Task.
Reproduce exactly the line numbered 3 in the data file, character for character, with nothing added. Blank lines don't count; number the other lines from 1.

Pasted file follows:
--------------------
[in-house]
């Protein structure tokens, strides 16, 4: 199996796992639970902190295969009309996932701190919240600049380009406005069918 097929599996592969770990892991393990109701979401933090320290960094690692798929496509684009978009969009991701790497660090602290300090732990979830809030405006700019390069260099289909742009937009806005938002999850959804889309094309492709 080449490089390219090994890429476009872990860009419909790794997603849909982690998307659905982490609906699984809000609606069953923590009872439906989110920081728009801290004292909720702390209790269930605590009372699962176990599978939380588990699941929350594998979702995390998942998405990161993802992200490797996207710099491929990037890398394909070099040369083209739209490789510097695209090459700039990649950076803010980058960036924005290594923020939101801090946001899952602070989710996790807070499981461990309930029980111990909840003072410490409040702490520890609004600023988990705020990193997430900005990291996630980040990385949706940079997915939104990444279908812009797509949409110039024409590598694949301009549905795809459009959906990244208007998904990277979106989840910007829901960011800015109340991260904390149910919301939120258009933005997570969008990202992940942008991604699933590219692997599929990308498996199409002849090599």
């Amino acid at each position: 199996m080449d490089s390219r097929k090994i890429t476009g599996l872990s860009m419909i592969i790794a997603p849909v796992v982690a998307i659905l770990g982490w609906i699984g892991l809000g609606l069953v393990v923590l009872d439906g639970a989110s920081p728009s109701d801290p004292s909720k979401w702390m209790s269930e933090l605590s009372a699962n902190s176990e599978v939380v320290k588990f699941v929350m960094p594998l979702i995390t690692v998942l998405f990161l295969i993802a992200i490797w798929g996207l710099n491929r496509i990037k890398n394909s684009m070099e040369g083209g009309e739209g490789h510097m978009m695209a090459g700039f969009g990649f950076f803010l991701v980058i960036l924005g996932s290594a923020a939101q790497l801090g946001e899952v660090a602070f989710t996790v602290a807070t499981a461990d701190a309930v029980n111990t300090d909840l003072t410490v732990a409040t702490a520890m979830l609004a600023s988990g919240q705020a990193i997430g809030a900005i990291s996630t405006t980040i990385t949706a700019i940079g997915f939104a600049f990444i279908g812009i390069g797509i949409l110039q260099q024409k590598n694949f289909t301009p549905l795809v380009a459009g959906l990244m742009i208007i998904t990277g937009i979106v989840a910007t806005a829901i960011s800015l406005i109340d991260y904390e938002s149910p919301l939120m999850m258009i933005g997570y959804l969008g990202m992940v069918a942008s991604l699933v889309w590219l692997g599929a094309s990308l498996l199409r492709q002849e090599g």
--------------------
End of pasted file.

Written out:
């Amino acid at each position: 199996m080449d490089s390219r097929k090994i890429t476009g599996l872990s860009m419909i592969i790794a997603p849909v796992v982690a998307i659905l770990g982490w609906i699984g892991l809000g609606l069953v393990v923590l009872d439906g639970a989110s920081p728009s109701d801290p004292s909720k979401w702390m209790s269930e933090l605590s009372a699962n902190s176990e599978v939380v320290k588990f699941v929350m960094p594998l979702i995390t690692v998942l998405f990161l295969i993802a992200i490797w798929g996207l710099n491929r496509i990037k890398n394909s684009m070099e040369g083209g009309e739209g490789h510097m978009m695209a090459g700039f969009g990649f950076f803010l991701v980058i960036l924005g996932s290594a923020a939101q790497l801090g946001e899952v660090a602070f989710t996790v602290a807070t499981a461990d701190a309930v029980n111990t300090d909840l003072t410490v732990a409040t702490a520890m979830l609004a600023s988990g919240q705020a990193i997430g809030a900005i990291s996630t405006t980040i990385t949706a700019i940079g997915f939104a600049f990444i279908g812009i390069g797509i949409l110039q260099q024409k590598n694949f289909t301009p549905l795809v380009a459009g959906l990244m742009i208007i998904t990277g937009i979106v989840a910007t806005a829901i960011s800015l406005i109340d991260y904390e938002s149910p919301l939120m999850m258009i933005g997570y959804l969008g990202m992940v069918a942008s991604l699933v889309w590219l692997g599929a094309s990308l498996l199409r492709q002849e090599g």